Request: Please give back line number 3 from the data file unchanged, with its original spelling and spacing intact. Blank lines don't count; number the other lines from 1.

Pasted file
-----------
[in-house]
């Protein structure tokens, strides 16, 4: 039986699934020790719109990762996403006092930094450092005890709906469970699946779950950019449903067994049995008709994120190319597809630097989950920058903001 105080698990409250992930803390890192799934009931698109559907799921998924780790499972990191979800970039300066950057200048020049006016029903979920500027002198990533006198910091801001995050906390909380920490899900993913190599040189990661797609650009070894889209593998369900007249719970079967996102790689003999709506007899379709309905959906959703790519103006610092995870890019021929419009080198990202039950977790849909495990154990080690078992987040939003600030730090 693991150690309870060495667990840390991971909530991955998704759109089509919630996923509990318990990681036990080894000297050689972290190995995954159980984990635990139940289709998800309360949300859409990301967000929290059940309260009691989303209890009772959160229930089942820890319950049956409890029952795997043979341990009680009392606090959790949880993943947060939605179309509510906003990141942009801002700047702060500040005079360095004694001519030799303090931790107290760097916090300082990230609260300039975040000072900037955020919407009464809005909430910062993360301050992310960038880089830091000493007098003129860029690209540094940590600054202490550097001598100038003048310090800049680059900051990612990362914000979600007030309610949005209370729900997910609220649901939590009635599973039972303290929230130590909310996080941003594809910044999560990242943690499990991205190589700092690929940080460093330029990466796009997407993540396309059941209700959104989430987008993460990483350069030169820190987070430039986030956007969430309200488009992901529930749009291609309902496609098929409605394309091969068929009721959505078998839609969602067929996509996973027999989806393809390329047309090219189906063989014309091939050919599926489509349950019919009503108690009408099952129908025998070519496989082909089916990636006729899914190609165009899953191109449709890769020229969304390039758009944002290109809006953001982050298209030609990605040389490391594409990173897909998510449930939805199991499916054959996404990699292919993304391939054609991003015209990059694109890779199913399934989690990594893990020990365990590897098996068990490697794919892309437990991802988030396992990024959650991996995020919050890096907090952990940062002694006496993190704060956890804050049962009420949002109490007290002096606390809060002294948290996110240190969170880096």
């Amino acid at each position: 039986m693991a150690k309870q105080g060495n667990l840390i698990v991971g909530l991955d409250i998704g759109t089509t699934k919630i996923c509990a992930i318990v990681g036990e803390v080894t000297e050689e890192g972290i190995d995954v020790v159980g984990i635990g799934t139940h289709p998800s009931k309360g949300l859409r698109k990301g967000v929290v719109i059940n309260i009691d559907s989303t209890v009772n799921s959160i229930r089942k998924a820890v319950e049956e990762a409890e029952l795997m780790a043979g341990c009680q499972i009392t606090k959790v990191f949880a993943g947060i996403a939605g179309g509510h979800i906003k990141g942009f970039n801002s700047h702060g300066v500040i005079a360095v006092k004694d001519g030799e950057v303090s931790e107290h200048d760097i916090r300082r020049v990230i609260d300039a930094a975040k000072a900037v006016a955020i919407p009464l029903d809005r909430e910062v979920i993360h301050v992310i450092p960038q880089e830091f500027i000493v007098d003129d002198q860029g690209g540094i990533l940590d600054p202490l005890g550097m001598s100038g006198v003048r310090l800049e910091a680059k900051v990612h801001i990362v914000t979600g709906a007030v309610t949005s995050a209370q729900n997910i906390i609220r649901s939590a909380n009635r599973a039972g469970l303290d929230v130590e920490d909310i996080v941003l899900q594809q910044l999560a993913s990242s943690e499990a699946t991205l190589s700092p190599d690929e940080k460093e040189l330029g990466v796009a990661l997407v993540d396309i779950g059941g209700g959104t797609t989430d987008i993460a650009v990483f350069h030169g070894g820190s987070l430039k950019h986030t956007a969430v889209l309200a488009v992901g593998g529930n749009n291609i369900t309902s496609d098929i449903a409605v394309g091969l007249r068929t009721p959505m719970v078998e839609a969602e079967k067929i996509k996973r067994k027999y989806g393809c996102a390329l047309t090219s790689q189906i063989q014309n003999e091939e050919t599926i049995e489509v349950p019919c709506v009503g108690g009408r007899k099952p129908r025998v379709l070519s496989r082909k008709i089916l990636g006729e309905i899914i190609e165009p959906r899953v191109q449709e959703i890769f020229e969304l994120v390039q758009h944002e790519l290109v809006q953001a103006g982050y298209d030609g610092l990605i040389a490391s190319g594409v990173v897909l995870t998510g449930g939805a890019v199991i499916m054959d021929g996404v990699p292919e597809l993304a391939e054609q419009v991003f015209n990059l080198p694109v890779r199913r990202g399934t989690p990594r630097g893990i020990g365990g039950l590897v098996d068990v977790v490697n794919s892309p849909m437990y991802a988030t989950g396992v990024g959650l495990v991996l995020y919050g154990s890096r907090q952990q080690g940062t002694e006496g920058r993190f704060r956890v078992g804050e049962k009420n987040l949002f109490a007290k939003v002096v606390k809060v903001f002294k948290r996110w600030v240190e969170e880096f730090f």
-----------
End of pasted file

């Amino acid at each position: 039986m693991a150690k309870q105080g060495n667990l840390i698990v991971g909530l991955d409250i998704g759109t089509t699934k919630i996923c509990a992930i318990v990681g036990e803390v080894t000297e050689e890192g972290i190995d995954v020790v159980g984990i635990g799934t139940h289709p998800s009931k309360g949300l859409r698109k990301g967000v929290v719109i059940n309260i009691d559907s989303t209890v009772n799921s959160i229930r089942k998924a820890v319950e049956e990762a409890e029952l795997m780790a043979g341990c009680q499972i009392t606090k959790v990191f949880a993943g947060i996403a939605g179309g509510h979800i906003k990141g942009f970039n801002s700047h702060g300066v500040i005079a360095v006092k004694d001519g030799e950057v303090s931790e107290h200048d760097i916090r300082r020049v990230i609260d300039a930094a975040k000072a900037v006016a955020i919407p009464l029903d809005r909430e910062v979920i993360h301050v992310i450092p960038q880089e830091f500027i000493v007098d003129d002198q860029g690209g540094i990533l940590d600054p202490l005890g550097m001598s100038g006198v003048r310090l800049e910091a680059k900051v990612h801001i990362v914000t979600g709906a007030v309610t949005s995050a209370q729900n997910i906390i609220r649901s939590a909380n009635r599973a039972g469970l303290d929230v130590e920490d909310i996080v941003l899900q594809q910044l999560a993913s990242s943690e499990a699946t991205l190589s700092p190599d690929e940080k460093e040189l330029g990466v796009a990661l997407v993540d396309i779950g059941g209700g959104t797609t989430d987008i993460a650009v990483f350069h030169g070894g820190s987070l430039k950019h986030t956007a969430v889209l309200a488009v992901g593998g529930n749009n291609i369900t309902s496609d098929i449903a409605v394309g091969l007249r068929t009721p959505m719970v078998e839609a969602e079967k067929i996509k996973r067994k027999y989806g393809c996102a390329l047309t090219s790689q189906i063989q014309n003999e091939e050919t599926i049995e489509v349950p019919c709506v009503g108690g009408r007899k099952p129908r025998v379709l070519s496989r082909k008709i089916l990636g006729e309905i899914i190609e165009p959906r899953v191109q449709e959703i890769f020229e969304l994120v390039q758009h944002e790519l290109v809006q953001a103006g982050y298209d030609g610092l990605i040389a490391s190319g594409v990173v897909l995870t998510g449930g939805a890019v199991i499916m054959d021929g996404v990699p292919e597809l993304a391939e054609q419009v991003f015209n990059l080198p694109v890779r199913r990202g399934t989690p990594r630097g893990i020990g365990g039950l590897v098996d068990v977790v490697n794919s892309p849909m437990y991802a988030t989950g396992v990024g959650l495990v991996l995020y919050g154990s890096r907090q952990q080690g940062t002694e006496g920058r993190f704060r956890v078992g804050e049962k009420n987040l949002f109490a007290k939003v002096v606390k809060v903001f002294k948290r996110w600030v240190e969170e880096f730090f």